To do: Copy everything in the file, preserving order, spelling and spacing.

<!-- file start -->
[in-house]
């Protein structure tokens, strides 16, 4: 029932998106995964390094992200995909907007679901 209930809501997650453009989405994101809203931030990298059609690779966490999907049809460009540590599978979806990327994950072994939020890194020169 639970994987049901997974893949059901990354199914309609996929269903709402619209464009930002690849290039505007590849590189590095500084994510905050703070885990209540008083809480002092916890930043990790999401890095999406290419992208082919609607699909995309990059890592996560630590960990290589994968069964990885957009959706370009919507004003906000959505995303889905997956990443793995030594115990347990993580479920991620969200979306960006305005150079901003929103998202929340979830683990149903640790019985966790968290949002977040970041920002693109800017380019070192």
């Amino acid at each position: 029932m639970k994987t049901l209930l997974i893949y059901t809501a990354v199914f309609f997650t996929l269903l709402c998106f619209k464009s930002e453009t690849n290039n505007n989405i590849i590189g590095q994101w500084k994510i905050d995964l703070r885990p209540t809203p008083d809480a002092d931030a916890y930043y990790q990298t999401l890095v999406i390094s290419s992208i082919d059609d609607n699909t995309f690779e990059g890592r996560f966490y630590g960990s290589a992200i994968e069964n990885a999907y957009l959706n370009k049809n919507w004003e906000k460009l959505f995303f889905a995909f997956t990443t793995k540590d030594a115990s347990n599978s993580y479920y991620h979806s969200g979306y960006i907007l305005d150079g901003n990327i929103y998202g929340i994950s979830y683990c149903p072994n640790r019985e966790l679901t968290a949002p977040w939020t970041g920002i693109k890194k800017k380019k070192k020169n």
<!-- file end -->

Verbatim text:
[in-house]
């Protein structure tokens, strides 16, 4: 029932998106995964390094992200995909907007679901 209930809501997650453009989405994101809203931030990298059609690779966490999907049809460009540590599978979806990327994950072994939020890194020169 639970994987049901997974893949059901990354199914309609996929269903709402619209464009930002690849290039505007590849590189590095500084994510905050703070885990209540008083809480002092916890930043990790999401890095999406290419992208082919609607699909995309990059890592996560630590960990290589994968069964990885957009959706370009919507004003906000959505995303889905997956990443793995030594115990347990993580479920991620969200979306960006305005150079901003929103998202929340979830683990149903640790019985966790968290949002977040970041920002693109800017380019070192």
């Amino acid at each position: 029932m639970k994987t049901l209930l997974i893949y059901t809501a990354v199914f309609f997650t996929l269903l709402c998106f619209k464009s930002e453009t690849n290039n505007n989405i590849i590189g590095q994101w500084k994510i905050d995964l703070r885990p209540t809203p008083d809480a002092d931030a916890y930043y990790q990298t999401l890095v999406i390094s290419s992208i082919d059609d609607n699909t995309f690779e990059g890592r996560f966490y630590g960990s290589a992200i994968e069964n990885a999907y957009l959706n370009k049809n919507w004003e906000k460009l959505f995303f889905a995909f997956t990443t793995k540590d030594a115990s347990n599978s993580y479920y991620h979806s969200g979306y960006i907007l305005d150079g901003n990327i929103y998202g929340i994950s979830y683990c149903p072994n640790r019985e966790l679901t968290a949002p977040w939020t970041g920002i693109k890194k800017k380019k070192k020169n």